Physics Van 3-site Navigational Menu

Physics Van Navigational Menu

Q & A: What is a magnet?

Learn more physics!

Browse our 6845 answers by or search term

Q:
I understand how a magnet works, but a question was posed to me at school, and that question is "What is a magnet?"
- Kelly Godinho (age 11)
London, England
A:
A magnet is anything that carries a static magnetic field around with it. There are lots of kinds of magnets. The ones you find most commonly are permanent magnets made out of some special metals, especially iron, or are mixtures of these metals and other stuff (like rubber or ceramics). Other kinds of magnets need electricity to flow through coiled wires to create a magnetic field. Some magnets are combinations of these -- they have wire wrapped around an iron core.

Even individual particles like spinning electrons have magnetic fields around them, so we could call electrons "magnets" too. Permanent magnets, in fact, are those materials in which the electrons mostly spin in the same direction. Most electrons in most materials are paired with other electrons spinning in the opposite direction, but some materials like iron have many unpaired electrons.  These can give rise to net magnetism when they interact with each other so that they have lower energy when spinning in the same direction. Some materials have unpaired electrons which interact with others so they spin on average in opposite directions -- these make lousy magnets (we call them "antiferromagnets").

You can think of two requirements to making a standard permanent magnet. First, the electron spins have to have the right interactions to make them line up together. That means that the energy has to be lowered when they line up. Even then, they won't line up unless they are cold enough, just like water molecules won't line up to make ice unless they are cold enough. Now, once many domains of lined-up spins are formed, something has to make the domains themselves line up. Otherwise, the piece of magnetic material is like a collection of little magnets pointing different directions, so their fields cancel. Applying a big field from another magnet can line up the domain magnetic directions. In the sort of materials used for permanent magnets, those domain directions get mostly stuck, rather than relaxing back to point opposite directions.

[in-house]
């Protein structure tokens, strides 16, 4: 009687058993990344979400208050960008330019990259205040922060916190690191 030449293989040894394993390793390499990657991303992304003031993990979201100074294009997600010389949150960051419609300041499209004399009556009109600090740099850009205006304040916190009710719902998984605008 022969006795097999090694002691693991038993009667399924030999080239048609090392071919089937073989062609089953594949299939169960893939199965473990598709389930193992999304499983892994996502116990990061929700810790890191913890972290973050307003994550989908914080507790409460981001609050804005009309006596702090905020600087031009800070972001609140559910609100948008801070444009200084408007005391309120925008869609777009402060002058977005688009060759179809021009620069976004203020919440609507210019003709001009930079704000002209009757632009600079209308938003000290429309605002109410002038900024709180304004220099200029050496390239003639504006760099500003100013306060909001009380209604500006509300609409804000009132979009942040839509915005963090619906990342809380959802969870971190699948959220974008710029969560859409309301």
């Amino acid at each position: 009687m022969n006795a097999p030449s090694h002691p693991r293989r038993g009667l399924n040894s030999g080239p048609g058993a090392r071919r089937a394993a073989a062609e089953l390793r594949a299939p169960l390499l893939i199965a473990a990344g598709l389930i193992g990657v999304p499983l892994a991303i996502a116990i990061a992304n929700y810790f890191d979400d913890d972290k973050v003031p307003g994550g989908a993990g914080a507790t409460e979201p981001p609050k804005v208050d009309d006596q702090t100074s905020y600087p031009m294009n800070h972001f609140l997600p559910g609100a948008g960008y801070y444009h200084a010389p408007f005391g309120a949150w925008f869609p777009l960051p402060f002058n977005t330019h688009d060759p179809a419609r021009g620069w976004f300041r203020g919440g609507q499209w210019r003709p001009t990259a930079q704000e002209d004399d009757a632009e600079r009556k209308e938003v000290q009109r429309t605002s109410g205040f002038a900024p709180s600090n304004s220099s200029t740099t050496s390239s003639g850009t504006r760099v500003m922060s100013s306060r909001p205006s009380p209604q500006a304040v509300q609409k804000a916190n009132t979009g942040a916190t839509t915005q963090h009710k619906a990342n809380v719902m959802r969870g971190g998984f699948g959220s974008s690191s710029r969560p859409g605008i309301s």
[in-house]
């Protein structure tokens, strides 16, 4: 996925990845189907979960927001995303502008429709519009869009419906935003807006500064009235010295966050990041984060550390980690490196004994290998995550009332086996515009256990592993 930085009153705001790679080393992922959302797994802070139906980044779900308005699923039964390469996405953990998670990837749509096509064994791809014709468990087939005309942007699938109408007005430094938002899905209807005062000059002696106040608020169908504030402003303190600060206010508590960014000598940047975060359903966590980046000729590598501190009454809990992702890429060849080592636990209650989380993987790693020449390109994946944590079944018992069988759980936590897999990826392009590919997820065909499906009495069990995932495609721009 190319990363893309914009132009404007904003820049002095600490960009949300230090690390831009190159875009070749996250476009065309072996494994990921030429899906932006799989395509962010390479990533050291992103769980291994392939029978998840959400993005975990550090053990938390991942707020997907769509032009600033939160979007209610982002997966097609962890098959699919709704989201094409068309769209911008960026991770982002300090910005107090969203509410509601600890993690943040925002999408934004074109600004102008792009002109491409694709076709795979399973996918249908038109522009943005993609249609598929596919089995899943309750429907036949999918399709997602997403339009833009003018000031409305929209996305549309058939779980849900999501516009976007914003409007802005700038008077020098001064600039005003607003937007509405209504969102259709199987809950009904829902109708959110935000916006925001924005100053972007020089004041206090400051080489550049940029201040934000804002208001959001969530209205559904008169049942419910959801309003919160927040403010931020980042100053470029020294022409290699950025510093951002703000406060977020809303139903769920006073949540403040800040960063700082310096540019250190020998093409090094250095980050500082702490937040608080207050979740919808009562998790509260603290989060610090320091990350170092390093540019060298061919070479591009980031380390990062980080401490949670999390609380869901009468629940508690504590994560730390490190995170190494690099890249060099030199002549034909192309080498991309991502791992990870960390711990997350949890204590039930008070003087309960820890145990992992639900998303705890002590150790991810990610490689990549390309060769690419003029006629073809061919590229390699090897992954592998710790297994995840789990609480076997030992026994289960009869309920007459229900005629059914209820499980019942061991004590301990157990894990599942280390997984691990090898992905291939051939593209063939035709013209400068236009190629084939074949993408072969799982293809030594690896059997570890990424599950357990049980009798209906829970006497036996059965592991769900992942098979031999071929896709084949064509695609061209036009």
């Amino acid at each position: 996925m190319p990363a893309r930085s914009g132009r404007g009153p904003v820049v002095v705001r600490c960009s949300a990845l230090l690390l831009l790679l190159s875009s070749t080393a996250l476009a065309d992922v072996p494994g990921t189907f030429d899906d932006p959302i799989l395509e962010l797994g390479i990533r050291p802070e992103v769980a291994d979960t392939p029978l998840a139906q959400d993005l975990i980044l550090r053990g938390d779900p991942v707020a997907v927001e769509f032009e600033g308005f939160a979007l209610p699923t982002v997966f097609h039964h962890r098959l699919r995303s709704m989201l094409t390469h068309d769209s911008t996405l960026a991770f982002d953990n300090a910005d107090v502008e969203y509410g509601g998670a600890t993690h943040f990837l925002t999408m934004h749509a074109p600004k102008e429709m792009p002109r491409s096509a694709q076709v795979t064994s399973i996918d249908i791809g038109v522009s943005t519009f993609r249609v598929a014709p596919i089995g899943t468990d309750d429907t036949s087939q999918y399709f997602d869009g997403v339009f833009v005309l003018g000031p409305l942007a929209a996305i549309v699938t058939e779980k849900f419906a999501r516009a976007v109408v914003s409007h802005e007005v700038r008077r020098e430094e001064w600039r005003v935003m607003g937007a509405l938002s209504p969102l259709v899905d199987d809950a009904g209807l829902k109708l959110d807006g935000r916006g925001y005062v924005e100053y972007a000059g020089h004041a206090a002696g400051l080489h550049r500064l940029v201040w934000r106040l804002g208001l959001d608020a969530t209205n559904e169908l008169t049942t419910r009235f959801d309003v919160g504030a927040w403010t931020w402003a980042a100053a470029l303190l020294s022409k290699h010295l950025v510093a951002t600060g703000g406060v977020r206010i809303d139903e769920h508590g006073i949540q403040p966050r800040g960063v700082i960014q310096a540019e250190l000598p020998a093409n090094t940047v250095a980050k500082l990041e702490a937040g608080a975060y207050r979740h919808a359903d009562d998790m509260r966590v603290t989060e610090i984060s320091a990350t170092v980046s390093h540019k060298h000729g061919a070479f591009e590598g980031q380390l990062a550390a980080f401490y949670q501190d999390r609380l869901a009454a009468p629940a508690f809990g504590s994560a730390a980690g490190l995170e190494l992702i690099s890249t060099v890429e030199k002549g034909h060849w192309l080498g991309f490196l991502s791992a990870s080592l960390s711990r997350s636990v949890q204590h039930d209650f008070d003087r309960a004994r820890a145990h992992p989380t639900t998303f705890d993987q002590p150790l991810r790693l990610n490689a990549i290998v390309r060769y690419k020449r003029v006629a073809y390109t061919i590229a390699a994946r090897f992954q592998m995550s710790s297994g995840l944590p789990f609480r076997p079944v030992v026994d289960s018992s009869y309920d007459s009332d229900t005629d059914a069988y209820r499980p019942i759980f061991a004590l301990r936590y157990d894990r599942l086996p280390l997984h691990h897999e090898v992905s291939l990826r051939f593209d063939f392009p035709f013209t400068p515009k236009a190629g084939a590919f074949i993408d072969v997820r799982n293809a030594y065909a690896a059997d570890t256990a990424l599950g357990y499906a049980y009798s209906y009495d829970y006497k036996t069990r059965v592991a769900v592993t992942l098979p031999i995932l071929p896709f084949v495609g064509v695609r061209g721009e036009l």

The magnets which need electricity to flow are called electromagnets. A magnetic field can change when the current in the wires changes. I specified "static" above to exclude light as a "magnet", though. Light waves consist of oscillating electric and magnetic fields traveling at the speed of light, and I didn't want to include that in defining what a magnet is.

Tom J. (and mike w)

(republished on 07/13/06)

Follow-up on this answer.